When Collis Robinson attended Berea College in Kentucky, he worked typical campus jobs — cleaning restrooms and setting up events. But he also worked jobs students don’t usually do, including comptroller for the campus activities board and, as a senior, student director of the board.
“I led 22 people and had a $70,000 budget to manage,” says Robinson, now the director of student labor at Berea. “I got to gain a lot of transferable skills.”
Gaining work experience while getting an education was made even sweeter by the fact that Robinson didn’t pay a dime in tuition.
Berea College is called a “work college,” meaning students must work as part of the learning experience toward a degree. There are nine official four-year work colleges, but only three offer free tuition, including Berea. Most free tuition programs are funded through a mix of endowments, alumni gifts and grants. Sometimes students’ earnings are applied to help cover tuition, but other times they keep their wages. Students usually pay for fees, room and board, books and supplies. These additional costs may be covered by federal aid like Pell Grants along with scholarships and loans.
While free tuition is sometimes offered at community colleges, it’s rare at four-year schools. The average undergraduate annual tuition and fees across all undergraduate institutions is $12,600, according to the National Center for Education Statistics. Students at private nonprofit schools pay the most: $33,800 annually, on average.
If you’re looking for your entire tuition to be covered and you’re open to an experience that includes mandatory work — one school labels itself “Hard Work U” — here are four colleges to consider.
Alice Lloyd College
Alice Lloyd College is a private work college in Pippa Passes, Kentucky, that offers free tuition; students must come from one of 108 Central Appalachian counties. Students are expected to work 10 to 20 hours every week at minimum wage.
Additional costs not covered: Room, board and matriculation fees totaling $9,030 per year for on-campus students. Matriculation and fees totaling $4,450 per year for commuters. Students cover additional costs like books and supplies.
Types of jobs: Students work throughout the campus in 14 departments such as dining, day care, groundskeeping and the student newspaper. Off-campus jobs provide services to the community.
Berea College is a private liberal arts work college with free tuition. All students are required to work a minimum of 10 hours or up to 20 per week on campus in different departments. Students typically earn $2,000 for the academic year.
Additional costs not covered: Registration costs, housing, meals, fees totaling $7,354.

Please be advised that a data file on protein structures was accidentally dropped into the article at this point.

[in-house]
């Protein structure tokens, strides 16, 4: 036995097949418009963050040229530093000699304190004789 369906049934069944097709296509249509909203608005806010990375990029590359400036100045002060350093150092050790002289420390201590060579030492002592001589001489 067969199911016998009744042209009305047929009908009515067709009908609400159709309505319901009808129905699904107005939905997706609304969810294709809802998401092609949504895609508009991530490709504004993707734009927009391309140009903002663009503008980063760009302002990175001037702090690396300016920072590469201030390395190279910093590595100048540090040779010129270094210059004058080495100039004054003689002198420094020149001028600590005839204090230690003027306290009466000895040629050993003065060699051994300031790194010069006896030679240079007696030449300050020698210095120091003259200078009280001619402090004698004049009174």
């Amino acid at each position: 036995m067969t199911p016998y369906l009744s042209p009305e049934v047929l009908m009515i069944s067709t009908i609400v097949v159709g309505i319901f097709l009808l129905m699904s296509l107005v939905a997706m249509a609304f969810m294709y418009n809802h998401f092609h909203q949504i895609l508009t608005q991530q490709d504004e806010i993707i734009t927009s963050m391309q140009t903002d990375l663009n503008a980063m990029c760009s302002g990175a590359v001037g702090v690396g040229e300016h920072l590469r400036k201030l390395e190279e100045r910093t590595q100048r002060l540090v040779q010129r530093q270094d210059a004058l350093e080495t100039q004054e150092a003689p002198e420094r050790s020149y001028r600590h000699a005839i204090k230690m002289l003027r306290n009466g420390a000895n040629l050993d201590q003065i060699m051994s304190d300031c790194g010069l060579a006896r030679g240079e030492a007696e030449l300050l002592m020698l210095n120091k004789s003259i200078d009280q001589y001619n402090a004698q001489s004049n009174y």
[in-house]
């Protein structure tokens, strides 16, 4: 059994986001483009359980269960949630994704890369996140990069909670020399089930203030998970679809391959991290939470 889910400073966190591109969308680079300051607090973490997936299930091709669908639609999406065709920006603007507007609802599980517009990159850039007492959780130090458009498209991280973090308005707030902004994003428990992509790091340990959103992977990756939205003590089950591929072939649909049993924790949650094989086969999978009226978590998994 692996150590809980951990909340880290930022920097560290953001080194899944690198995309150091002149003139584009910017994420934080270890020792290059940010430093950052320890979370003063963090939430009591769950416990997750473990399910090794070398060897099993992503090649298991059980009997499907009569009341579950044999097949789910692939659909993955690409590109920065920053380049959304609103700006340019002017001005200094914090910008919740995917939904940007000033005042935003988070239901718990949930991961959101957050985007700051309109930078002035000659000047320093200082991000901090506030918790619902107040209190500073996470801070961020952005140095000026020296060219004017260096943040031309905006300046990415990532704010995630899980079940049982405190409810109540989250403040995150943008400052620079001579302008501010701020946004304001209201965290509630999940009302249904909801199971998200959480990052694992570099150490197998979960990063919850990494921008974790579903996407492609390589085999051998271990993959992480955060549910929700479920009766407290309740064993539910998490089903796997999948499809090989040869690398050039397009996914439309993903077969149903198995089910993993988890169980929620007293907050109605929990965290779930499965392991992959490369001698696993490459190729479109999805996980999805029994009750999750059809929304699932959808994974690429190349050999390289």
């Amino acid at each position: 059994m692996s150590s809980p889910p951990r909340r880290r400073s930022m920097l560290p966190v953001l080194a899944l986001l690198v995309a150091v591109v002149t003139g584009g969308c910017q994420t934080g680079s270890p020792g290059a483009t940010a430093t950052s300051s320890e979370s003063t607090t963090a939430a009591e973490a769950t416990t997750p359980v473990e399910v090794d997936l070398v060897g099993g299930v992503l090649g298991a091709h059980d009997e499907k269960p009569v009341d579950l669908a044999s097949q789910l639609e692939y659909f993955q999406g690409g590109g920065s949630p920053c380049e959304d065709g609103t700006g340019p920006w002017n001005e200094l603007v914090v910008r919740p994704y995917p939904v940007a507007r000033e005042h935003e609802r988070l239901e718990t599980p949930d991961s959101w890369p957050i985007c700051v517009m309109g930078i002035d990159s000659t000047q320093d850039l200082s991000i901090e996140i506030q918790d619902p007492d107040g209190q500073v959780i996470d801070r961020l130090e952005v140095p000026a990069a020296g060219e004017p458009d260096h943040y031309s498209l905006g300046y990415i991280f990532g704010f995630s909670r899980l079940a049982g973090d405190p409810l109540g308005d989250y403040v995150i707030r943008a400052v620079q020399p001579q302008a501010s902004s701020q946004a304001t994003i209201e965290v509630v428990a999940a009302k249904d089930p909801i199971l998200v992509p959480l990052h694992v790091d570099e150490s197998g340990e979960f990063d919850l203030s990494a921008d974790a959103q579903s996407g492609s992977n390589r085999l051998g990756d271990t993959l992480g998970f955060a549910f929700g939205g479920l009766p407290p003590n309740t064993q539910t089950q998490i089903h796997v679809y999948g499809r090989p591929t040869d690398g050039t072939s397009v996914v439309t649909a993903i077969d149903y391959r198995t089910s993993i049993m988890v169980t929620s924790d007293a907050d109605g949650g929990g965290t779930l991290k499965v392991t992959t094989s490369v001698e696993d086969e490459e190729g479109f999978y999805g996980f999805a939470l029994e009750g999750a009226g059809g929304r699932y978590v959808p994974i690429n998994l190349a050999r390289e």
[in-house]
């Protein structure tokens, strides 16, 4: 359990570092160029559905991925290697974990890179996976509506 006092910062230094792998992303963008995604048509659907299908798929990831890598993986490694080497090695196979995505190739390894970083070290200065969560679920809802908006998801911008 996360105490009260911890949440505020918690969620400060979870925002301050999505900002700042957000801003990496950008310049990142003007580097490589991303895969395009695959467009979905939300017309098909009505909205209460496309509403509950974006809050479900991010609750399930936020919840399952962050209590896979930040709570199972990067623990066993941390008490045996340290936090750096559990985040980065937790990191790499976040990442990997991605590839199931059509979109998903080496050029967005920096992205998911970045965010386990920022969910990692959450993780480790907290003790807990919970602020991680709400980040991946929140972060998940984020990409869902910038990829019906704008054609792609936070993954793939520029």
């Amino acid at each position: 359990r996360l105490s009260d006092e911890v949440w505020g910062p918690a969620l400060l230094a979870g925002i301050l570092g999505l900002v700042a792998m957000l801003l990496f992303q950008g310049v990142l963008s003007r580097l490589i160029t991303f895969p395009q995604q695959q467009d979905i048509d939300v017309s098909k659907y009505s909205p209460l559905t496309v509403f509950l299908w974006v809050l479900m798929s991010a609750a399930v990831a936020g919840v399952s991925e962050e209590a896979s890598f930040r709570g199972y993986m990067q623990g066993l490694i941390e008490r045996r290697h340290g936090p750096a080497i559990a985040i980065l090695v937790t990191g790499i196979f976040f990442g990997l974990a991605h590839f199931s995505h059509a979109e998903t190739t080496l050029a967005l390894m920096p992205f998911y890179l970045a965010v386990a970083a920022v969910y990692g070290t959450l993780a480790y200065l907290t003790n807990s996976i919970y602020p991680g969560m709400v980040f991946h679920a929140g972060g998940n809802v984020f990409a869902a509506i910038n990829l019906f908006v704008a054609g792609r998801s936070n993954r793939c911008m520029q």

Types of jobs: There are more than 100 campus programs for students to find work, including academic support, community service, alumni development and student services.
College of the Ozarks
College of the Ozarks — aka Hard Work U — is a private evangelical college in Point Lookout, Missouri, with free tuition. Because the school does not want students to take out loans, it does not participate in any federal, state or private loan programs. Students must work 15 hours per week and complete two 40-hour workweeks per school year. Typically, students earn $4,480 per year toward their cost of education. Students may also apply for the 12-week full-time summer work program, which would cover room and board.
Additional costs not covered: $7,600 annually for room and board. Fees include a $330 one-time acceptance fee and $230 for health/technology/service each semester.
Types of jobs: Students work in every conceivable “station” on campus including admissions, a hog farm, carpentry, fire department, library and laundry.
Deep Springs College
Deep Springs College isn’t one of the official work colleges. It’s a two-year liberal arts college in Dyer, Nevada, with a student body of 24 to 30 students, located on a high-desert cattle ranch and alfalfa farm. All accepted students receive a scholarship covering tuition and room and board, estimated at a value of $50,000. All students are expected to work 20 hours per week.
Additional costs not covered: Students provide a small damage deposit and cover books, travel, medical insurance and any personal expenses. Those with financial need may receive additional assistance.
Types of jobs: Students work in the kitchen and dining hall, farm, garden, dairy mechanic shop, ranch or office.
How you can benefit from work-study anywhere
You don’t have to attend a niche school to lower attendance costs through work. Over 3,400 colleges and universities participate in the Federal Work-Study Program. To qualify, students must submit the Federal Application for Federal Student Aid and have demonstrated financial need. It’s a first-come, first-served program where jobs are not guaranteed. Among those who did work-study in 2017-18, average earnings were $1,693, according to a 2018 survey by the private lender Sallie Mae.